Teaching Global History is a methods text by Alan Singer. The author would like to help teacher candidates to become questioners, and he would like for teacher candidates to make connections with people, places, and events. He also wants future teachers to know the world is a complicated place with a complicated history. It would be helpful to have sections within each chapter with these three goals explicitly embedded. Another suggestion would be for the text to be written as a workbook of sorts, where the teachers or teacher candidates could reflect on their questioning and practice responses to the learning experiences. This is a well-written text, organized in a thoughtful manner, with a powerful message. The authors three goals are significant and any social studies educator would want the same goals met in a methods course.
The author of this book has a reflective, conversational style. The book includes his own reflections on becoming a better thinker and questioner, and where he is on his own path for developing a global narrative. His work is easy to read; even if you are not a social studies scholar, the presentation of the content is clear and manageable. He is the author of Teaching to Learn, Learning to Teach: A Handbook for Secondary School Teachers and editor of the Social Science Docket. In the preface he shares his own thoughts on teaching global history and his own struggles and arguments regarding learning about a complicated world. He encourages the reader to contact him with arguments and questions about the work.
This book was originally written as a companion text for the authors other book, Teaching to Learn, Learning to Teach: A Handbook for Secondary School Teachers. The author and his colleagues at Hofstra University determined that teacher candidates consistently struggle to integrate their own knowledge of world history into a coherent narrative. The author admits, in his reflective style, that he too struggles with this. He wants the readers to learn the world is a complicated place and difficult to understand. Providing a place for the students to reflect and consider this complicated, global society would enhance the already powerful, thought-provoking textbook.
This nonfiction work could be used in a course for training educators, professional development, or personal growth. This book suggests there is an alternative to the traditional curriculum, where coverage of material leaves little time for thinking like historians, studying primary sources, or connecting to other disciplines. This alternative resource shares how a global history curriculum should be organized and taught. Singer offers a resource for fostering global thinking for future and current teachers through practical examples, broad social studies themes, lesson ideas, and other resources. As the title suggests, the purpose is to help teachers decide how to teach global history through a broad themed social studies approach. The author refers to the social studies approach as the ability for the reader to view history as they consider the present and future, with a global lens. He discourages learning about global history as a disconnected subject or add-on curriculum. This is a clear, refreshing message.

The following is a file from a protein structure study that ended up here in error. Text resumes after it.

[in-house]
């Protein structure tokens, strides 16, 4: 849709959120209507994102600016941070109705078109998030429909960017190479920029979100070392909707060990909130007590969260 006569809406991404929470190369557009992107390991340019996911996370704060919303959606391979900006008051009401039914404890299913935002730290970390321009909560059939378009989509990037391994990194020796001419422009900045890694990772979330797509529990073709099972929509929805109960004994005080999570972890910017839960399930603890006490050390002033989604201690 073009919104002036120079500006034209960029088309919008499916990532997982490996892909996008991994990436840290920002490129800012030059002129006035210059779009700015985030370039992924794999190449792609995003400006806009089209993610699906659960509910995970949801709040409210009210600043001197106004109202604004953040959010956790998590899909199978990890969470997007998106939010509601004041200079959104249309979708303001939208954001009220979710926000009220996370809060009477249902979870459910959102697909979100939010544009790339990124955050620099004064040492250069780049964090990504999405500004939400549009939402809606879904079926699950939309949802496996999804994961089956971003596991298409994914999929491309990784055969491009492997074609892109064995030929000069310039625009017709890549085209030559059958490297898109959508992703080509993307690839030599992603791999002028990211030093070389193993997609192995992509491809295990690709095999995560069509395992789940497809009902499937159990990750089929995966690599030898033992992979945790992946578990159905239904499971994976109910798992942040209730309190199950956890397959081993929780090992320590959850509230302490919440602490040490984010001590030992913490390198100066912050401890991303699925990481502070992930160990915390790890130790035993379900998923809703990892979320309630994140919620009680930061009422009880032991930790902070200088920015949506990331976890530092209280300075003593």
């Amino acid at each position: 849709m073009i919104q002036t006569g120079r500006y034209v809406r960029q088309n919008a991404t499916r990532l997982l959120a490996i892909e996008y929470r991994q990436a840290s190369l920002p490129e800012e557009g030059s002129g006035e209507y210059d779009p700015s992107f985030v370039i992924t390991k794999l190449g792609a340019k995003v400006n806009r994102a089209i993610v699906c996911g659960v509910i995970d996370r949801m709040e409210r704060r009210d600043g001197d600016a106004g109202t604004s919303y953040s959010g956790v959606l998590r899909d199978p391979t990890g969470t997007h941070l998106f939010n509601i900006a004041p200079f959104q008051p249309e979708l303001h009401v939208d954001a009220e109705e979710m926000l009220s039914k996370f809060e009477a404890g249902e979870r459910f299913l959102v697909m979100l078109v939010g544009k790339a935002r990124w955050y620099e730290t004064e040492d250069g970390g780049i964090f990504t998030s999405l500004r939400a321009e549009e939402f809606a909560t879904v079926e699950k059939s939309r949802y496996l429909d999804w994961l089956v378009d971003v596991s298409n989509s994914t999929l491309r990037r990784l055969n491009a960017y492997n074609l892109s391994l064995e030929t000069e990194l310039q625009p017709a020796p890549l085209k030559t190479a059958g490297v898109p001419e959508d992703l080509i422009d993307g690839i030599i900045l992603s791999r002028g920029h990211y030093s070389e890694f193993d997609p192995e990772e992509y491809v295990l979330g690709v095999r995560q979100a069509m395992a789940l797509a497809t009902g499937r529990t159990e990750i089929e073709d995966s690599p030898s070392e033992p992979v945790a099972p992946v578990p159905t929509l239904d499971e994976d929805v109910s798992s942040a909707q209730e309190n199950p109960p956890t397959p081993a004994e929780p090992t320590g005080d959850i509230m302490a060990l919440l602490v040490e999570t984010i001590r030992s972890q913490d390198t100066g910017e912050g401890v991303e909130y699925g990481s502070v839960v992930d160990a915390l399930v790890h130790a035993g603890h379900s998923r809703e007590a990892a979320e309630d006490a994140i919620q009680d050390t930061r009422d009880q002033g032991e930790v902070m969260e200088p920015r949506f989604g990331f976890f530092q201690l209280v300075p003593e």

The book is arranged in four parts (I. Designing Global History Curriculum, II. Debating Global History, III. Waves of Global Integration, and IV. Resources) with three to six chapters in each part. The resource section includes online resources for teachers and students, autobiographies, and lesson plan samples. This arrangement would make it convenient for a course instructor to arrange readings at different segments of a semester. Additional material is available at http://people.hofstrsa.edu/Alan_J_Singer. The author encourages readers to download the material provided on the site, such as course packs and lesson plans. The lesson ideas on this website encourage thinking, questioning, and developing a global perspective. Each chapter includes 7-12 relevant activities or lesson ideas. For example, the activity, Where are your sneakers from? is a learning experience requiring students to go through their closets and read the tags of their clothing and other material items, to analyze where products are manufactured in the world. This companion website could be a strong addition to any face to face or online course. Another way to enhance this textbook would be to include the full assignments in the text, in a workbook or consumable format.
Each chapter has an outlined box, titled, Teaching Ideas. The teaching ideas sections include methods for introducing the chapter content and the relevant learning activities. As an introduction to the practical activities, the author provides a summary of each learning experience within each chapter, so the reader can see the relevance of the experience with the chapter content. Each chapter also has introduction boxes, which are helpful, suggesting relevant websites for supplemental resources. As a methods text, it would enhance the text to have reflective questions for each chapter.
The attractive cover sparks interest in the topic. The author has adequately reached the audience of secondary teachers, secondary methods instructors, and teacher candidates. It would be helpful to have mentioned this audience in the title. Perhaps the title could be, Teaching Global History: A Social Studies Approach for Secondary Educators. However, by not specifying the secondary focus, the book becomes attractive to all social studies professional educators in the K-12 level. Every teacher could benefit from reading this text, they would especially benefit from reading the learning experiences. Teaching Global History should be required reading for all social studies professionals.